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My RS125R-92 in its new colors blue-green metallized with the numbers and designs in a metallized grey ...
The first operation you should do when you receive your brand new machine is to dismount and measure everything ...
These bikes are sent in a configuration that lets them use
standard petrols (commercial super gazoline).
Though, the power is low and you cannot fight even in a national championship. You need to improve the power.
Honda publishes a pamphlet giving some indications (courses are also given in some important countries) that lets you improve both the engine and the frame.
For the 92' model, Honda showed two main tune-ups: standard Avgaz and racing Avgaz.
The standard Avgaz can be found on smal airports for the airplanes that use piston engines. It's a petrol sligthly more expensive than classical super gazoline but it's not very good for racing purposes because it does contain a lot of anti-freeze additives and is intended for engines that run regularly at low rpms, very far from a pushed 2-stroke engine ! I use it (mixed with 40% of super) for trainings after having slowed down the engine, of course.
The racing Avgaz is developped specifically for the motorcycle
racing. Several makers do it and Elf, for example, furnishes also
the special oil for Honda that should be used with (HTX976).
It contains additives that prevent the mixture to explode and lets you use high compression ratios while maintaining the octane ratio allowed by the FIM rules. This petrol burns very quick which lets you have high rpms and an ignition timing not to much advanced.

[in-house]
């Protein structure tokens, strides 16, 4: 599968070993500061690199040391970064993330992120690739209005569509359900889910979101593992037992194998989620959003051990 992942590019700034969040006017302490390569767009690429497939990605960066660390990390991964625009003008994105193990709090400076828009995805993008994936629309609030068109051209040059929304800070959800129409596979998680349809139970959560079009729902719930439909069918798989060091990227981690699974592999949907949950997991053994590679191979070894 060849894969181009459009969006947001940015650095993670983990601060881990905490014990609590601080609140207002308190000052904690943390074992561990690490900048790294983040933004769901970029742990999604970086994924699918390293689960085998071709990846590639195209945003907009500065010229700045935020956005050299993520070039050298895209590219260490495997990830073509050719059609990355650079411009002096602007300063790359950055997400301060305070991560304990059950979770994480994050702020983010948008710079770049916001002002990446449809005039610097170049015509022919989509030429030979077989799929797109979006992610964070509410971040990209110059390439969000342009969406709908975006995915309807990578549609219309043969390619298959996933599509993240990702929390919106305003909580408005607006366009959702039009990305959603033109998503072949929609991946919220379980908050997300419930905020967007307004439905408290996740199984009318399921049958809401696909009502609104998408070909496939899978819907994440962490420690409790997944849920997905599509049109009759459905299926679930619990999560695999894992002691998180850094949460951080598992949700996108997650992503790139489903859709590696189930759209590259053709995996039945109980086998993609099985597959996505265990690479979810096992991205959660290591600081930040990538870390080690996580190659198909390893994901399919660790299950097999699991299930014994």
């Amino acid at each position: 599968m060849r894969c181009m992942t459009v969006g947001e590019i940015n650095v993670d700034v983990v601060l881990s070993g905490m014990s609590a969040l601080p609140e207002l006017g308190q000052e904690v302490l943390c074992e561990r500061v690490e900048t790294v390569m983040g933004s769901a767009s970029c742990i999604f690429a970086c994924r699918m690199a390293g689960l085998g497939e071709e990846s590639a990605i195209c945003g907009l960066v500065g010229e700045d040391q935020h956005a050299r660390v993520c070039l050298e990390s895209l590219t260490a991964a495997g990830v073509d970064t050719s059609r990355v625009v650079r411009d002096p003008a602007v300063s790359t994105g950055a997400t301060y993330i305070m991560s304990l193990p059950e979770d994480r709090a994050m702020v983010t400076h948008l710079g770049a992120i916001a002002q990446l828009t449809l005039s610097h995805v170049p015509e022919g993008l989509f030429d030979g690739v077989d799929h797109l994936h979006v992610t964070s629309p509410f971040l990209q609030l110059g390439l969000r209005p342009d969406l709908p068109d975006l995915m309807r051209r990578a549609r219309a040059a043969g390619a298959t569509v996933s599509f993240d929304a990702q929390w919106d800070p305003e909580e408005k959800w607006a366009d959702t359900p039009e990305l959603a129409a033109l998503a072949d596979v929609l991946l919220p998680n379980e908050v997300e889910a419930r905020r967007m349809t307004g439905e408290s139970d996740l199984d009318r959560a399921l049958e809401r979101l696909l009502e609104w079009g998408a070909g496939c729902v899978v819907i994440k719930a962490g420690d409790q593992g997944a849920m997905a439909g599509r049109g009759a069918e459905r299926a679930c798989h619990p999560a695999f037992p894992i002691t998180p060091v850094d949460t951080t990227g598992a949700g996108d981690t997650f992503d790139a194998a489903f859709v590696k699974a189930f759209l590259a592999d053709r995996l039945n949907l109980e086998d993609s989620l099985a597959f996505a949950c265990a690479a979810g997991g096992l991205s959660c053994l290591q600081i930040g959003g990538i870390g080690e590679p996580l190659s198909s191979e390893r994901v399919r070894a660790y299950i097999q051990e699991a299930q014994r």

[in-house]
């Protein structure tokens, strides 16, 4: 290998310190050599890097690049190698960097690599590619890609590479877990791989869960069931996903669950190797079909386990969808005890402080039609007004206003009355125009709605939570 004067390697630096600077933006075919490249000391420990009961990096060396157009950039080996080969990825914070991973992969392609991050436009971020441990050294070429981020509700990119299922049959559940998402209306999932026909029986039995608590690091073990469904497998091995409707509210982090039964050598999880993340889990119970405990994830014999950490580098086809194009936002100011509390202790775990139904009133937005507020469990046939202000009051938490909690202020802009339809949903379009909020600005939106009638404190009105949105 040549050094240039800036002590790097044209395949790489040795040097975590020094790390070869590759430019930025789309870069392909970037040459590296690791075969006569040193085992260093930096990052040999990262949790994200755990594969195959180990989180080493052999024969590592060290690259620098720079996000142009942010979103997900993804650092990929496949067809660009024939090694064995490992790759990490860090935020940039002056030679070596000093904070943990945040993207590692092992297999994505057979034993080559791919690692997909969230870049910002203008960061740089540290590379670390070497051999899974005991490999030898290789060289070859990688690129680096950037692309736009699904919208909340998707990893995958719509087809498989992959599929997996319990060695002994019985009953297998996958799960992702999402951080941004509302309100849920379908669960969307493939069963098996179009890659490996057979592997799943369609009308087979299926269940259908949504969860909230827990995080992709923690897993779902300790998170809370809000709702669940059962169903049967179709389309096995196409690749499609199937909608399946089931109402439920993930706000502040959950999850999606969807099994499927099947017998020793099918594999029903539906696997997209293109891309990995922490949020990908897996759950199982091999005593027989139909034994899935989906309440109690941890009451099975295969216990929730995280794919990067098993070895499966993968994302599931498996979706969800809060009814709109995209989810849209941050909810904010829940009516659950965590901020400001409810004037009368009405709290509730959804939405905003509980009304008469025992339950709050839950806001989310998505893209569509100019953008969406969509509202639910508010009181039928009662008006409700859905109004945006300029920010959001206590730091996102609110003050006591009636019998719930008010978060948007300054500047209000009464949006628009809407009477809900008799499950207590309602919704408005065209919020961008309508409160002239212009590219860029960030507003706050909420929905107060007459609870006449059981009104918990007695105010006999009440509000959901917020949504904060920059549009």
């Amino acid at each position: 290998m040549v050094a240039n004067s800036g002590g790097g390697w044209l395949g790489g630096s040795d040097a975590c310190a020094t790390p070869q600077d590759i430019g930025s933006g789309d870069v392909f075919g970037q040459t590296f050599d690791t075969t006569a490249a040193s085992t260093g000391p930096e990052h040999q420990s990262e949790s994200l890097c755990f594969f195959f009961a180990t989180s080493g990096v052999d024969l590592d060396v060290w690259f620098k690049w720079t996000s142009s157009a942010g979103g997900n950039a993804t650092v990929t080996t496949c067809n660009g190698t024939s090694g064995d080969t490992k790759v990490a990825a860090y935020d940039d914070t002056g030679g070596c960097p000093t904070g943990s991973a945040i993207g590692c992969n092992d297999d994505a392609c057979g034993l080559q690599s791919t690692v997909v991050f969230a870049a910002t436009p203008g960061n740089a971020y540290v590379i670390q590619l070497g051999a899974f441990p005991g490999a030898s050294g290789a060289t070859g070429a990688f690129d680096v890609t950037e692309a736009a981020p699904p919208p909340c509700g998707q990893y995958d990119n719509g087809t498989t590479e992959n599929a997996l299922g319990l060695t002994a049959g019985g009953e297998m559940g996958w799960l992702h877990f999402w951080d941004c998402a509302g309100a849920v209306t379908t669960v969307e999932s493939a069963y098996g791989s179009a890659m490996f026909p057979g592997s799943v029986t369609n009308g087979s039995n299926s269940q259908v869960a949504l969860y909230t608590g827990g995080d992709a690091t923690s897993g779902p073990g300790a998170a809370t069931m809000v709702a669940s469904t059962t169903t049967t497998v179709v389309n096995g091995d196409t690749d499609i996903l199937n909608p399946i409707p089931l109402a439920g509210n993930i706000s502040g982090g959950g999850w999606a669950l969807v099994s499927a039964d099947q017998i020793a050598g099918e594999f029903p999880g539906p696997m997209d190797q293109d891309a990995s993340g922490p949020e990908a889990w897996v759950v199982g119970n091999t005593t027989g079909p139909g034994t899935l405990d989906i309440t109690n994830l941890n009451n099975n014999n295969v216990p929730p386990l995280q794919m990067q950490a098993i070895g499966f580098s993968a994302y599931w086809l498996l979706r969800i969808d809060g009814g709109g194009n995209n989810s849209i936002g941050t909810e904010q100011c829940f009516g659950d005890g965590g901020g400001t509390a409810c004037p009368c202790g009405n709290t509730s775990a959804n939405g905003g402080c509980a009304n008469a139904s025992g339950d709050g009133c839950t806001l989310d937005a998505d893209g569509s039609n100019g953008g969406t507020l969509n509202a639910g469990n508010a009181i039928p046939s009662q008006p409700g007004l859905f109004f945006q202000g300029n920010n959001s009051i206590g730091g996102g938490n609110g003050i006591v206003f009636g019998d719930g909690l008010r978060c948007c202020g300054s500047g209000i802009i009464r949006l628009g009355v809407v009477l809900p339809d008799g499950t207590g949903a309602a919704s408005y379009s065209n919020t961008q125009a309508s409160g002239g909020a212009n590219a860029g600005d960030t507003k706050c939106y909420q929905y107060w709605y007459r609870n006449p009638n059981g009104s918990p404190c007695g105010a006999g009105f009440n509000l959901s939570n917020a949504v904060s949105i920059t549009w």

In the world championship, they can use better petrols because they don't have the same rules as the other FIM championships on this point ...
Before 93, several other petrols were available with different octane ratios and the richer (it's the proper word !) were up to 124 octanes !
From 98', unleaded petrol will be obligatory: the engines will suffer ...
Here are some indications for the RS125R-92 as it comes out of the box.
Influence of the ignition timing over the engine power curve. Warning, don't play with this to much, it's the better way to destroy an engine ...
Here is an operation you must do when you re-plate your cylinder. The small bar in the middle of the exhaust port is heated a lot and it expands in the cylinder with a seizure risk, you should grind it according:
Two important points on the exhaust you should NOT modify:
This basic tune-up needs a petrol with at least 102 octanes.
This basic tune-up needs a petrol with at least 110 octanes.
I'm used to take the "footprint" of the ports on my cylinders, here is the standard one:
And those of my tuned-up one:
Some other mods:
An extremely important point on the RS125 is the attachement
of the engine on the frame. The engine has no secondary shaft to
equilibrate the mainshaft, this gives heavy vibrations the Honda
engineers could master only by mounting the engine on
silent-blocs (it's better for your balls !).
If the front silent-blocs are worn, the engine will move a lot in the frame and force the exhaust to break ...
These silent-blocs should be replaced frequently (at least twice a season), the rear nylon tubes could be changed less often. Before mounting them, I inject silicone in the new silent-blocs: they last more.
Here are a few mods I did on my bike: